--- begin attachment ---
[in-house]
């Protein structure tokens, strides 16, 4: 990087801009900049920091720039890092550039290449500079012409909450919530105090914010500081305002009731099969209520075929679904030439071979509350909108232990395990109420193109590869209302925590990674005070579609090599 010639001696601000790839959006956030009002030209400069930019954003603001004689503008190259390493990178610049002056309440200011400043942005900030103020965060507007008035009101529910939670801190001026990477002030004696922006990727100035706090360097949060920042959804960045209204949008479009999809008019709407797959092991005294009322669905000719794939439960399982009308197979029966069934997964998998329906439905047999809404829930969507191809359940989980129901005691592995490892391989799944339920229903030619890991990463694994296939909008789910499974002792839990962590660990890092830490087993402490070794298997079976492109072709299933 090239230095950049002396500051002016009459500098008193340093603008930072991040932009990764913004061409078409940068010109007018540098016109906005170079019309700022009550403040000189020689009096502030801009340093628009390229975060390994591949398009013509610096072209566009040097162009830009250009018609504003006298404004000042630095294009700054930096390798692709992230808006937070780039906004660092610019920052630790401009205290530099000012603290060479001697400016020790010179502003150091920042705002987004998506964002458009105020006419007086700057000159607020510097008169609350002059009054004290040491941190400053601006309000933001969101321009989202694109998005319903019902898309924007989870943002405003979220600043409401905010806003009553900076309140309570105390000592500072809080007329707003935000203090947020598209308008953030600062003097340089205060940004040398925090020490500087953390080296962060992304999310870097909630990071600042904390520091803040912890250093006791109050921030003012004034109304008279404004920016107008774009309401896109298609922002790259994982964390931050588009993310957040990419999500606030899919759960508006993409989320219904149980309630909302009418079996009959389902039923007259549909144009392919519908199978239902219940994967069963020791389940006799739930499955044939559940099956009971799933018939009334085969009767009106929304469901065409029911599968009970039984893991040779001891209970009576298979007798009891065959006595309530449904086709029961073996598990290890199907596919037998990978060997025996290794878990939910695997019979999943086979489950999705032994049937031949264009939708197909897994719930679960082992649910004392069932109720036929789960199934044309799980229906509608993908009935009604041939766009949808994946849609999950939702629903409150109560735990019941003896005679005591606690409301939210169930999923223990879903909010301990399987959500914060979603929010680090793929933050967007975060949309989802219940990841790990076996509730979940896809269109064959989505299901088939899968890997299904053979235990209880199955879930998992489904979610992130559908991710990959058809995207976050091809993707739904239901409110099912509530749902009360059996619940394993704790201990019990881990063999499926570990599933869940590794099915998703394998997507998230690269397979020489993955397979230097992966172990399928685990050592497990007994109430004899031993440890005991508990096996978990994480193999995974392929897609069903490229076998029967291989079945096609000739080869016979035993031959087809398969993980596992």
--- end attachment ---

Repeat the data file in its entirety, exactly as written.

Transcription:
[in-house]
């Protein structure tokens, strides 16, 4: 990087801009900049920091720039890092550039290449500079012409909450919530105090914010500081305002009731099969209520075929679904030439071979509350909108232990395990109420193109590869209302925590990674005070579609090599 010639001696601000790839959006956030009002030209400069930019954003603001004689503008190259390493990178610049002056309440200011400043942005900030103020965060507007008035009101529910939670801190001026990477002030004696922006990727100035706090360097949060920042959804960045209204949008479009999809008019709407797959092991005294009322669905000719794939439960399982009308197979029966069934997964998998329906439905047999809404829930969507191809359940989980129901005691592995490892391989799944339920229903030619890991990463694994296939909008789910499974002792839990962590660990890092830490087993402490070794298997079976492109072709299933 090239230095950049002396500051002016009459500098008193340093603008930072991040932009990764913004061409078409940068010109007018540098016109906005170079019309700022009550403040000189020689009096502030801009340093628009390229975060390994591949398009013509610096072209566009040097162009830009250009018609504003006298404004000042630095294009700054930096390798692709992230808006937070780039906004660092610019920052630790401009205290530099000012603290060479001697400016020790010179502003150091920042705002987004998506964002458009105020006419007086700057000159607020510097008169609350002059009054004290040491941190400053601006309000933001969101321009989202694109998005319903019902898309924007989870943002405003979220600043409401905010806003009553900076309140309570105390000592500072809080007329707003935000203090947020598209308008953030600062003097340089205060940004040398925090020490500087953390080296962060992304999310870097909630990071600042904390520091803040912890250093006791109050921030003012004034109304008279404004920016107008774009309401896109298609922002790259994982964390931050588009993310957040990419999500606030899919759960508006993409989320219904149980309630909302009418079996009959389902039923007259549909144009392919519908199978239902219940994967069963020791389940006799739930499955044939559940099956009971799933018939009334085969009767009106929304469901065409029911599968009970039984893991040779001891209970009576298979007798009891065959006595309530449904086709029961073996598990290890199907596919037998990978060997025996290794878990939910695997019979999943086979489950999705032994049937031949264009939708197909897994719930679960082992649910004392069932109720036929789960199934044309799980229906509608993908009935009604041939766009949808994946849609999950939702629903409150109560735990019941003896005679005591606690409301939210169930999923223990879903909010301990399987959500914060979603929010680090793929933050967007975060949309989802219940990841790990076996509730979940896809269109064959989505299901088939899968890997299904053979235990209880199955879930998992489904979610992130559908991710990959058809995207976050091809993707739904239901409110099912509530749902009360059996619940394993704790201990019990881990063999499926570990599933869940590794099915998703394998997507998230690269397979020489993955397979230097992966172990399928685990050592497990007994109430004899031993440890005991508990096996978990994480193999995974392929897609069903490229076998029967291989079945096609000739080869016979035993031959087809398969993980596992």